PURPOSE: To identify the factors responsible for the poor validity of the most common aniseikonia tests, which involve size comparisons of red-green stimuli presented haploscopically. METHODS: Aniseikonia was induced by afocal size lenses placed before one eye. Observers compared the sizes of semicircles presented haploscopically via color filters. The main factor under study was viewing mode (free viewing versus short presentations under central fixation). To eliminate response bias, a three-response format allowed observers to respond if the left, the right, or neither semicircle appeared larger than the other. To control decisional (criterion) bias, measurements were taken with the lens-magnified stimulus placed on the left and on the right. To control for size-color illusions, measurements were made with color filters in both arrangements before the eyes and under binocular vision (without color filters). RESULTS: Free viewing resulted in a systematic underestimation of lens-induced aniseikonia that was absent with short presentations. Significant size-color illusions and decisional biases were found that would be mistaken for aniseikonia unless appropriate action is taken. CONCLUSIONS: To improve their validity, aniseikonia tests should use short presentations and include control conditions to prevent contamination from decisional/response biases. If anaglyphs are used, presence of size-color illusions must be checked for. TRANSLATIONAL RELEVANCE: We identified optimal conditions for administration of aniseikonia tests and appropriate action for differential diagnosis of aniseikonia in the presence of response biases or size-color illusions. Our study has clinical implications for aniseikonia management.

Goldstein JE, Jackson ML, Fox SM, Deremeik JT, Massof RW, Massof RW. Clinically Meaningful Rehabilitation Outcomes of Low Vision Patients Served by Outpatient Clinical Centers. JAMA Ophthalmol 2015;133(7):762-9.Abstract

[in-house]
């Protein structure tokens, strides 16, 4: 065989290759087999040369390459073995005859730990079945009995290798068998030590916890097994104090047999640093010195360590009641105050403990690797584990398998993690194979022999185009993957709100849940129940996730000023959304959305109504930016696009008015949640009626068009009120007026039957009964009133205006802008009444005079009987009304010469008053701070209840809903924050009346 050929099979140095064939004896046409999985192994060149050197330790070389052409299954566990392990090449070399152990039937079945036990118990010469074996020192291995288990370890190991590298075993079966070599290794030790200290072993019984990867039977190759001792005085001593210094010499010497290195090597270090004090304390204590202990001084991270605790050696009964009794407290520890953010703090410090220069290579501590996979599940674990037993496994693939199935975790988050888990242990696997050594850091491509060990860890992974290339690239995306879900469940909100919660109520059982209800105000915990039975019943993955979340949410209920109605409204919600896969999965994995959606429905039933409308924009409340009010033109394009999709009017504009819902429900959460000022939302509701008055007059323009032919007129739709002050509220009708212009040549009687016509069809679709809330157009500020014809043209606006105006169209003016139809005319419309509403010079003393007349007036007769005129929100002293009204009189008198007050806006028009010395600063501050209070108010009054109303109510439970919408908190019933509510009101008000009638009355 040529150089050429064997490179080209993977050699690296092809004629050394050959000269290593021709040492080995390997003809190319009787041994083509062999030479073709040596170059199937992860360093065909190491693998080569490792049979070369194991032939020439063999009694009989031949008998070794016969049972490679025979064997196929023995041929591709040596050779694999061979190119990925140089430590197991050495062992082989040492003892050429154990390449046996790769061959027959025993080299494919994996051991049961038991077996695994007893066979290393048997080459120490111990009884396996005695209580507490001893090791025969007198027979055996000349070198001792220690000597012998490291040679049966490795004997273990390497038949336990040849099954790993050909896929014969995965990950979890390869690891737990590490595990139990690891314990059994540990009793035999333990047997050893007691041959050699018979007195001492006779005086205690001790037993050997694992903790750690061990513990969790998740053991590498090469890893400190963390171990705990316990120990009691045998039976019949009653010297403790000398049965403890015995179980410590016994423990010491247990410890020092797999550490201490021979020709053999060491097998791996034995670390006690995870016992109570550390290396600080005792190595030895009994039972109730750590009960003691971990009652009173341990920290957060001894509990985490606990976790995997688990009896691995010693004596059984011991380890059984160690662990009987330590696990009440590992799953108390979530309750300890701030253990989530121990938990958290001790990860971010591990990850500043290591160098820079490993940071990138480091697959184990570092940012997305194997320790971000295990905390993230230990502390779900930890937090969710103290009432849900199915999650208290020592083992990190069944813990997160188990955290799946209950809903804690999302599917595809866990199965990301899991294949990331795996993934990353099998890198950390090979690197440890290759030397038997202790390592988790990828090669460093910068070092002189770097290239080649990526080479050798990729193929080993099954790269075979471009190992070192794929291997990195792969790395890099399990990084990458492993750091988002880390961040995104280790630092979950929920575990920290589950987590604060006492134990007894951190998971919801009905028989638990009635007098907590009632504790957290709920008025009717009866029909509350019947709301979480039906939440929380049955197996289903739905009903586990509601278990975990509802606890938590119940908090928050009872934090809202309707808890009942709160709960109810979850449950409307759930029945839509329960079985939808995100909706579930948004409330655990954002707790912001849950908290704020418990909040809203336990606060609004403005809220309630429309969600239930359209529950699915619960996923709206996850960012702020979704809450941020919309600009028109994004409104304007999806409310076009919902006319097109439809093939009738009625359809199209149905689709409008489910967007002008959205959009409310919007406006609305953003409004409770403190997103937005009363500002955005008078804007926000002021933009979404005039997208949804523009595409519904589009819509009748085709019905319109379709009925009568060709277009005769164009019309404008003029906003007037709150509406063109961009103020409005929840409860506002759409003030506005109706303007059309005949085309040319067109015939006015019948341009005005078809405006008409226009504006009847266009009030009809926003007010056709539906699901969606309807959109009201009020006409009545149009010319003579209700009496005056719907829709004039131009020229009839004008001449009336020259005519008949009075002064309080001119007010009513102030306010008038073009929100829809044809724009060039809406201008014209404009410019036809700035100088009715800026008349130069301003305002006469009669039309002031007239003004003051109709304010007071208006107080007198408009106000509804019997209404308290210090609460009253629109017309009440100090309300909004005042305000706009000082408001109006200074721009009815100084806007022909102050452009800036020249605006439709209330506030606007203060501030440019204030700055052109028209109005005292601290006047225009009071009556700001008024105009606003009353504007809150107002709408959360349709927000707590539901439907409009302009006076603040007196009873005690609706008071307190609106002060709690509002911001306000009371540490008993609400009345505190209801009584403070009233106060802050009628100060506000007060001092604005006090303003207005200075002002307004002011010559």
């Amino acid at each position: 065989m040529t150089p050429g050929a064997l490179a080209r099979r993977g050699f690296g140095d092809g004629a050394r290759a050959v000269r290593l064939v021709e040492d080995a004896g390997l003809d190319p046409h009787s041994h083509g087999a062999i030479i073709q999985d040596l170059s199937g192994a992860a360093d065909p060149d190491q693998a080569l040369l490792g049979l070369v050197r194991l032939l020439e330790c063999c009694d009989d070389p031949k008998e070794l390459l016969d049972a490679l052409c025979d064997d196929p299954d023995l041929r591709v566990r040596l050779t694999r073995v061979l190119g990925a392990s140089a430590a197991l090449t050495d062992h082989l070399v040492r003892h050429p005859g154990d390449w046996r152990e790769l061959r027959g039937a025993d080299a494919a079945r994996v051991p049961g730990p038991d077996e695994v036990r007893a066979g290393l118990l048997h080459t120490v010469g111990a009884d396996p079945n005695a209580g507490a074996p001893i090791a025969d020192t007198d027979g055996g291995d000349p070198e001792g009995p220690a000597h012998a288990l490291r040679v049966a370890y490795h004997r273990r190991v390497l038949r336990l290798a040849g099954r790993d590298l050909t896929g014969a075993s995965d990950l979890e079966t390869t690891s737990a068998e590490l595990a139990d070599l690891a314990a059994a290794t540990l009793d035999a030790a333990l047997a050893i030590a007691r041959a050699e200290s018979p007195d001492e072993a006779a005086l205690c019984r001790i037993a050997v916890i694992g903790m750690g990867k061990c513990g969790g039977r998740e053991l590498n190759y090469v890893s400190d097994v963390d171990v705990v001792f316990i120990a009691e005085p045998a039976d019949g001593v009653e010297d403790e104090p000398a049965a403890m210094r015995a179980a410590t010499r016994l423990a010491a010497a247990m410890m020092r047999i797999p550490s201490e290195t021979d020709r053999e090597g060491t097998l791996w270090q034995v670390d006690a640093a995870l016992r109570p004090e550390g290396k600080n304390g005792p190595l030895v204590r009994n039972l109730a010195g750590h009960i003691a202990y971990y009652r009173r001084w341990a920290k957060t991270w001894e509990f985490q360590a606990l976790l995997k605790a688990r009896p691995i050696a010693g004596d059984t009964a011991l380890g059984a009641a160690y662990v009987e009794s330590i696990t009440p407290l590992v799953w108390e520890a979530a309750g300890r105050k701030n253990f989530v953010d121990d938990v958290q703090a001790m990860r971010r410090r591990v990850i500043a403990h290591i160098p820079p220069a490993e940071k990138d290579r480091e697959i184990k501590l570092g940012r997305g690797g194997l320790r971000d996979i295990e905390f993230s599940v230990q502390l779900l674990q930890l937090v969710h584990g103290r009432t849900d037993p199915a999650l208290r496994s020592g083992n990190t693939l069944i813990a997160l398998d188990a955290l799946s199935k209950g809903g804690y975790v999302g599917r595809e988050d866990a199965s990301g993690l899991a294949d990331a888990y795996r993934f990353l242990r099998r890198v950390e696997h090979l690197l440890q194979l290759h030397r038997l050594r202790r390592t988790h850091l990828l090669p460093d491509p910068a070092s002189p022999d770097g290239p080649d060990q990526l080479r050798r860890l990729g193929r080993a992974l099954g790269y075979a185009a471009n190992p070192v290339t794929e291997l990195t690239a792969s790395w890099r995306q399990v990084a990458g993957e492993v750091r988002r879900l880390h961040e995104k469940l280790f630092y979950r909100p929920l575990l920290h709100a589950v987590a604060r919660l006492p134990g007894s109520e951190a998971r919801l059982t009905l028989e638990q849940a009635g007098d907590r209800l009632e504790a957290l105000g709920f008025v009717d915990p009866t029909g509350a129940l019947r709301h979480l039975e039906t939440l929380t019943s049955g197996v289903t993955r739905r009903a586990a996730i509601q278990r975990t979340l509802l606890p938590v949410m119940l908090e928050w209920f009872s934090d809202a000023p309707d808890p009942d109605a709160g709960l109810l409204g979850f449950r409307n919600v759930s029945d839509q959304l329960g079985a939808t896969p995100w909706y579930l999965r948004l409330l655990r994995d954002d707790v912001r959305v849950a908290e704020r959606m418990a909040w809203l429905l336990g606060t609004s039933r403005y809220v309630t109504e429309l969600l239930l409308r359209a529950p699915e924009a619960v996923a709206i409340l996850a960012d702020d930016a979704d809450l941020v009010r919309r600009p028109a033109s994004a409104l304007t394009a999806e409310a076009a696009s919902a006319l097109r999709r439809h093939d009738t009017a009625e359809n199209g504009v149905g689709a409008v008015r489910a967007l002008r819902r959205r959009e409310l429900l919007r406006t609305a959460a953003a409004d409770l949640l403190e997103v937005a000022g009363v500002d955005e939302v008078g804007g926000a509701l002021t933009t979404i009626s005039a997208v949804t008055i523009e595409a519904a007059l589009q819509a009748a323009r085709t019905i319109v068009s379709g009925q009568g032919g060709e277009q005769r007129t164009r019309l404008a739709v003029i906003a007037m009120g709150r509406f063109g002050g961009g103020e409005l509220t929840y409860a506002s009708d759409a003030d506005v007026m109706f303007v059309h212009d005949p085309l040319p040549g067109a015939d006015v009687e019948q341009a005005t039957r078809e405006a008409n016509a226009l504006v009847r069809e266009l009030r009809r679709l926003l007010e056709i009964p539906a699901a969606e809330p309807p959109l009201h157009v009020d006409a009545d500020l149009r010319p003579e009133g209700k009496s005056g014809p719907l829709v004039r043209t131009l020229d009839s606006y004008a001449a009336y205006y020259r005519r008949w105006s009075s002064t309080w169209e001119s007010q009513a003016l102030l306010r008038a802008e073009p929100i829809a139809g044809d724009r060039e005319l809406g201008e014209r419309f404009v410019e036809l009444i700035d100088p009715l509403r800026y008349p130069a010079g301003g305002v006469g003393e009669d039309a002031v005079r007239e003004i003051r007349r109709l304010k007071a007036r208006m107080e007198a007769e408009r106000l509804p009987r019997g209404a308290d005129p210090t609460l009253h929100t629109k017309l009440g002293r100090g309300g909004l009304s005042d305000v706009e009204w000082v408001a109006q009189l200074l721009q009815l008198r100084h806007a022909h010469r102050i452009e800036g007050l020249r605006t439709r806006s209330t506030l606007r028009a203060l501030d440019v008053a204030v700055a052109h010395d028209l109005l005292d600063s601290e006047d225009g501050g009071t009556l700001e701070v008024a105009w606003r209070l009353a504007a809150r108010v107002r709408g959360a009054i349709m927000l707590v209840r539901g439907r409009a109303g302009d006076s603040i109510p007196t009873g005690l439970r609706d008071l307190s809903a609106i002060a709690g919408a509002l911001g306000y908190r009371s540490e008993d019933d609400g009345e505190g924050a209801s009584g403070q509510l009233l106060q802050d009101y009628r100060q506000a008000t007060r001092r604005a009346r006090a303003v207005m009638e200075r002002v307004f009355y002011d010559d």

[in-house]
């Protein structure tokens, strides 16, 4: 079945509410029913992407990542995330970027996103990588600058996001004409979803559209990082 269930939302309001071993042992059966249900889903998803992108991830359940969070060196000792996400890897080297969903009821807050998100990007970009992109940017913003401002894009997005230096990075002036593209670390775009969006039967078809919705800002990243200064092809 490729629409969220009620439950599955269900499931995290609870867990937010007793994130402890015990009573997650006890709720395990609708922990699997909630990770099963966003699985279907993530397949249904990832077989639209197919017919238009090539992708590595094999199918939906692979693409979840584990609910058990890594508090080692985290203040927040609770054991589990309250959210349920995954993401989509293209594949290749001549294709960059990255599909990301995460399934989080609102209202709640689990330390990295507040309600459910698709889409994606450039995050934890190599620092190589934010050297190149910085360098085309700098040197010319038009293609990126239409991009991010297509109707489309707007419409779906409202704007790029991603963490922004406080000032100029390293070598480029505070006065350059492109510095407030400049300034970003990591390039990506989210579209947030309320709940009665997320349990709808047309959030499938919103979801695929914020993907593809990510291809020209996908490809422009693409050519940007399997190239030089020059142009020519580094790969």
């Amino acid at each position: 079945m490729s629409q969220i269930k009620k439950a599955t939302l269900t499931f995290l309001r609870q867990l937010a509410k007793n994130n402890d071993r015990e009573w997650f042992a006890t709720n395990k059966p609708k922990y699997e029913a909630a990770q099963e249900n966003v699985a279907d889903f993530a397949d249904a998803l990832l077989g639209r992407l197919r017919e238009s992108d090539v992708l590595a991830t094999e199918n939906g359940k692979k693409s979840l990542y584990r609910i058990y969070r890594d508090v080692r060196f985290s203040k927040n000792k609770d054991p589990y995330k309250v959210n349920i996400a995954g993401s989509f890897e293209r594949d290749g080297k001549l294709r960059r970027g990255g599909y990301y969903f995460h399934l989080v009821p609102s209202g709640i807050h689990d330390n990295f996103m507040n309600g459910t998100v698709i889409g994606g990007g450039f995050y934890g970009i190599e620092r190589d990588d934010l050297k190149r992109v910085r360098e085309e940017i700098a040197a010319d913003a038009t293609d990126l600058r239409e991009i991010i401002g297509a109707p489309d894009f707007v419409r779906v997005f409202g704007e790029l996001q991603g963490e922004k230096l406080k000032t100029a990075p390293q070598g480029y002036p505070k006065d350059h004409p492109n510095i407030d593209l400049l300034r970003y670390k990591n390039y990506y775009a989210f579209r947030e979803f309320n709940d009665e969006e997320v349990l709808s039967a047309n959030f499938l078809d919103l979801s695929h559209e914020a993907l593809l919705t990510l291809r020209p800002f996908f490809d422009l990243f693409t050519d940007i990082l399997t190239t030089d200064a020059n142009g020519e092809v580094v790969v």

IMPORTANCE: To facilitate comparative clinical outcome research in low vision rehabilitation, we must use patient-centered measurements that reflect clinically meaningful changes in visual ability. OBJECTIVE: To quantify the effects of currently provided low vision rehabilitation (LVR) on patients who present for outpatient LVR services in the United States. DESIGN, SETTING, AND PARTICIPANTS: Prospective, observational study of new patients seeking outpatient LVR services. From April 2008 through May 2011, 779 patients from 28 clinical centers in the United States were enrolled in the Low Vision Rehabilitation Outcomes Study. The Activity Inventory, a visual function questionnaire, was administered to measure overall visual ability and visual ability in 4 functional domains (reading, mobility, visual motor function, and visual information processing) at baseline and 6 to 9 months after usual LVR care. The Geriatric Depression Scale, Telephone Interview for Cognitive Status, and Medical Outcomes Study 36-Item Short-Form Health Survey physical functioning questionnaires were also administered to measure patients' psychological, cognitive, and physical health states, respectively, and clinical findings of patients were provided by study centers. MAIN OUTCOMES AND MEASURES: Mean changes in the study population and minimum clinically important differences in the individual in overall visual ability and in visual ability in 4 functional domains as measured by the Activity Inventory. RESULTS: Baseline and post-rehabilitation measures were obtained for 468 patients. Minimum clinically important differences (95% CIs) were observed in nearly half (47% [95% CI, 44%-50%]) of patients in overall visual ability. The prevalence rates of patients with minimum clinically important differences in visual ability in functional domains were reading (44% [95% CI, 42%-48%]), visual motor function (38% [95% CI, 36%-42%]), visual information processing (33% [95% CI, 31%-37%]), and mobility (27% [95% CI, 25%-31%]). The largest average effect size (Cohen d = 0.87) for the population was observed in overall visual ability. Age (P = .006) was an independent predictor of changes in overall visual ability, and logMAR visual acuity (P = .002) was predictive of changes in visual information processing. CONCLUSIONS AND RELEVANCE: Forty-four to fifty percent of patients presenting for outpatient LVR show clinically meaningful differences in overall visual ability after LVR, and the average effect sizes in overall visual ability are large, close to 1 SD.